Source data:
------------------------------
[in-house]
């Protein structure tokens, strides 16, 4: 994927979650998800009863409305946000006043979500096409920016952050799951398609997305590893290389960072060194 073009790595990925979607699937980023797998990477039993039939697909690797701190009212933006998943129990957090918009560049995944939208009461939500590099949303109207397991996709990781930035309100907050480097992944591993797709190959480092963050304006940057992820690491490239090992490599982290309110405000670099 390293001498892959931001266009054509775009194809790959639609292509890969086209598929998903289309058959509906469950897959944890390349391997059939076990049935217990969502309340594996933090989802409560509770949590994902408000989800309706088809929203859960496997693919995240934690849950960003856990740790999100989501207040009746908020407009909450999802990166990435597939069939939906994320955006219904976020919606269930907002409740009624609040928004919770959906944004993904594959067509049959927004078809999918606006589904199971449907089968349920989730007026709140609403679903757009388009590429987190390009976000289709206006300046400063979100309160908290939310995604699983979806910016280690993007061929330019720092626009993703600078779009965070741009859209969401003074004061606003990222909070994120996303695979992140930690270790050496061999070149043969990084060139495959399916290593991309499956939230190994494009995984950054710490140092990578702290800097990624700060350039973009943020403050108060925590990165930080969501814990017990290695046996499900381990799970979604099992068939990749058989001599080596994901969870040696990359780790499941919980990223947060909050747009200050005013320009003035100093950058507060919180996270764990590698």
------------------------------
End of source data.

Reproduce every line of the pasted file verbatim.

[in-house]
């Protein structure tokens, strides 16, 4: 994927979650998800009863409305946000006043979500096409920016952050799951398609997305590893290389960072060194 073009790595990925979607699937980023797998990477039993039939697909690797701190009212933006998943129990957090918009560049995944939208009461939500590099949303109207397991996709990781930035309100907050480097992944591993797709190959480092963050304006940057992820690491490239090992490599982290309110405000670099 390293001498892959931001266009054509775009194809790959639609292509890969086209598929998903289309058959509906469950897959944890390349391997059939076990049935217990969502309340594996933090989802409560509770949590994902408000989800309706088809929203859960496997693919995240934690849950960003856990740790999100989501207040009746908020407009909450999802990166990435597939069939939906994320955006219904976020919606269930907002409740009624609040928004919770959906944004993904594959067509049959927004078809999918606006589904199971449907089968349920989730007026709140609403679903757009388009590429987190390009976000289709206006300046400063979100309160908290939310995604699983979806910016280690993007061929330019720092626009993703600078779009965070741009859209969401003074004061606003990222909070994120996303695979992140930690270790050496061999070149043969990084060139495959399916290593991309499956939230190994494009995984950054710490140092990578702290800097990624700060350039973009943020403050108060925590990165930080969501814990017990290695046996499900381990799970979604099992068939990749058989001599080596994901969870040696990359780790499941919980990223947060909050747009200050005013320009003035100093950058507060919180996270764990590698």